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Coronavirus Q&A for Employers

Here are just a few of the questions being answered, to read the full article please visit their website.

In what circumstances is SSP payable?

In order to qualify for Statutory Sick Pay (SSP) an employee must be absent from work due to incapacity. If an employee, following the guidance set out above, is experiencing any symptoms of the virus, and either decides to, or is advised to self-isolate, then it is likely that their absence will be regarded as an incapacity and they will be eligible for SSP.

Regulation 2 of the Statutory Sick Pay (General) Regulations 1982 (SSP Regulations) provides for certain types of absence to be deemed days of incapacity. Regulation 2 has been amended by the Statutory Sick Pay (General) (Coronavirus Amendment) Regulations 2020, so that with effect from 13 March 2020 a person is deemed incapable of work where “he” is:

“isolating himself from other people in such a manner as to prevent infection or contamination with coronavirus disease, in accordance with guidance published by Public Health England, NHS National Services Scotland or Public Health Wales and effective on 12th March 2020.”

Is an employer entitled to send an employee home from work to self-isolate?

If the workplace and the nature of the role allow for remote working then this may provide the employer with an alternative to instructing the employee to self-isolate.

If there is an identified risk that an employee may have been exposed to COVID-19, then it is understandable, in light of an employer’s duty to protect the health and safety of other employees, that the employer would wish to keep that employee away from the workplace until the risk has passed.

Ultimately, the employer may regard the risk of allowing the employee to remain at work as outweighing any employment law risk which could exist in forcing them to work from home.

From an employment law perspective, the employer should consider whether it has an express right to require the employee to stay at home. If not, the question is then whether there is an express or implied right for the employee to attend work in these circumstances. It would be unusual for the employer to have provided the employee with an express right to attend work regardless of circumstances, and there is no general implied term requiring an employer to provide work provided it continues to pay the employee’s wages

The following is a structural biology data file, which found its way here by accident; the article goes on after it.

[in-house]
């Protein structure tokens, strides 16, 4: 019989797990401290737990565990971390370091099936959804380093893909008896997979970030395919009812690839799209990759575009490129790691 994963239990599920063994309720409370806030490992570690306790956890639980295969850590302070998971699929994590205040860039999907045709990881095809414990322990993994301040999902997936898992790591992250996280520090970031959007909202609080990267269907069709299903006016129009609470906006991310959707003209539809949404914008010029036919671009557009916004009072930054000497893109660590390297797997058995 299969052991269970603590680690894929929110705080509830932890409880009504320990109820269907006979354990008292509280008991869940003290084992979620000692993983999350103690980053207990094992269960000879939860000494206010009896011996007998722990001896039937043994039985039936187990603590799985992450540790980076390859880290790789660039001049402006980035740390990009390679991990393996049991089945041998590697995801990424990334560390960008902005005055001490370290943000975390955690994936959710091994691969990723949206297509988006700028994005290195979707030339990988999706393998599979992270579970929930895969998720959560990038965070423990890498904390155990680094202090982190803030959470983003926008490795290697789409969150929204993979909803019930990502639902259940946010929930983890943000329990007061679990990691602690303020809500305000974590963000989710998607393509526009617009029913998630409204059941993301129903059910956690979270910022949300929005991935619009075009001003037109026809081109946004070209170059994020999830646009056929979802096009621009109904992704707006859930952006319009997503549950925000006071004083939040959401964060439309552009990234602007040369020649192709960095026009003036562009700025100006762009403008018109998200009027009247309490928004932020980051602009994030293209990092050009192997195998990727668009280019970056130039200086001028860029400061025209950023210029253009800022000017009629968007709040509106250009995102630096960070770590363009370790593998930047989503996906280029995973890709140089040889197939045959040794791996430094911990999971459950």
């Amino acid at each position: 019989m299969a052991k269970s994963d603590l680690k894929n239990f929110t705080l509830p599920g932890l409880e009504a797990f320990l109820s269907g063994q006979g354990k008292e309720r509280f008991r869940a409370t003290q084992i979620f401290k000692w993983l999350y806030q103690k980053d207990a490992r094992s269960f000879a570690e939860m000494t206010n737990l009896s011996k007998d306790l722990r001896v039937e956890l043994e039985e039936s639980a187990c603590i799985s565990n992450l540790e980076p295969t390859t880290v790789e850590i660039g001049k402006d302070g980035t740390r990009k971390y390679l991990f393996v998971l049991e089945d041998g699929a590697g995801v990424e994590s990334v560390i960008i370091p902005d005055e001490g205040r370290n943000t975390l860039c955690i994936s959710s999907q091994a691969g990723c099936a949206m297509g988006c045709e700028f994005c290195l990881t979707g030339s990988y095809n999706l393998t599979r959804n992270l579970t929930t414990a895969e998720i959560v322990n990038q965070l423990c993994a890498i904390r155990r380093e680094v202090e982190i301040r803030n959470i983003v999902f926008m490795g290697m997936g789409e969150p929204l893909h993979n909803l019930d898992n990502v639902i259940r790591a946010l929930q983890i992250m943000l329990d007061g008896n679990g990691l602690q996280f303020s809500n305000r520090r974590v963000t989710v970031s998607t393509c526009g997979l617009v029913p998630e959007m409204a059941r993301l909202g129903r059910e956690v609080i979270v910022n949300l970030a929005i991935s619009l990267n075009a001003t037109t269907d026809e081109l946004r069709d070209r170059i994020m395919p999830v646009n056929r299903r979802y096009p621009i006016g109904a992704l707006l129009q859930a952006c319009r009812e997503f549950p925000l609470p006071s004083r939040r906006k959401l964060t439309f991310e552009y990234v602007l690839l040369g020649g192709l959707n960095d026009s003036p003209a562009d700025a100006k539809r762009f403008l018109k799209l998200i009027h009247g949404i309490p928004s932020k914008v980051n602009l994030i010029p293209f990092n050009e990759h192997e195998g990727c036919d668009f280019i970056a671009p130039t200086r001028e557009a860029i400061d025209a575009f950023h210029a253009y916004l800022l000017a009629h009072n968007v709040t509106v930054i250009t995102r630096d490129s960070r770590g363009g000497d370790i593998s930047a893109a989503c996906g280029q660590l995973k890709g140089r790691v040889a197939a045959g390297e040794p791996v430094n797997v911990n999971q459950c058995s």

It is therefore unlikely to be a breach of implied duties to require an employee to stay at home in these circumstances, assuming there are reasonable and non-discriminatory grounds for concern, and the matter is dealt with proportionately and sensitively. The employee would, however, remain entitled to full pay.

What should an employer do if an employee starts displaying symptoms at work?

The Government guidance advises that if the employee has not been to one of the high-risk specified areas in the last 14 days, then work can continue as normal. However, if the employee has travelled to one of the affected countries in the last 14 days, they should be removed to an area which is at least two metres away from other people. If possible, this should be a room or area where they can be isolated behind a closed door, such as a staff office. A window should be opened, if possible, for ventilation.

The guidance advises that the affected employee should call NHS 111 from their mobile, or, alternatively, 999 should be called if it is an emergency (if the employee is seriously ill or injured or their life is at risk) and explain which country they have returned from in the last 14 days and outline their current symptoms.

While the employee waits for advice from NHS 111 or an ambulance to arrive, they should remain at least two metres away from other people. They should avoid touching people, surfaces and objects and be advised to cover their mouth and nose with a disposable tissue when they cough or sneeze and put the tissue in a bag or pocket then throw the tissue in the bin. If they do not have any tissues available, they should cough and sneeze into the crook of their elbow.

If the employee needs to go to the bathroom while waiting for medical assistance, they should use a separate bathroom if available.

Both the Government guidance and the Acas guidance are updated frequently and employers would be advised to check the online versions for the latest advice.

Read the full article here

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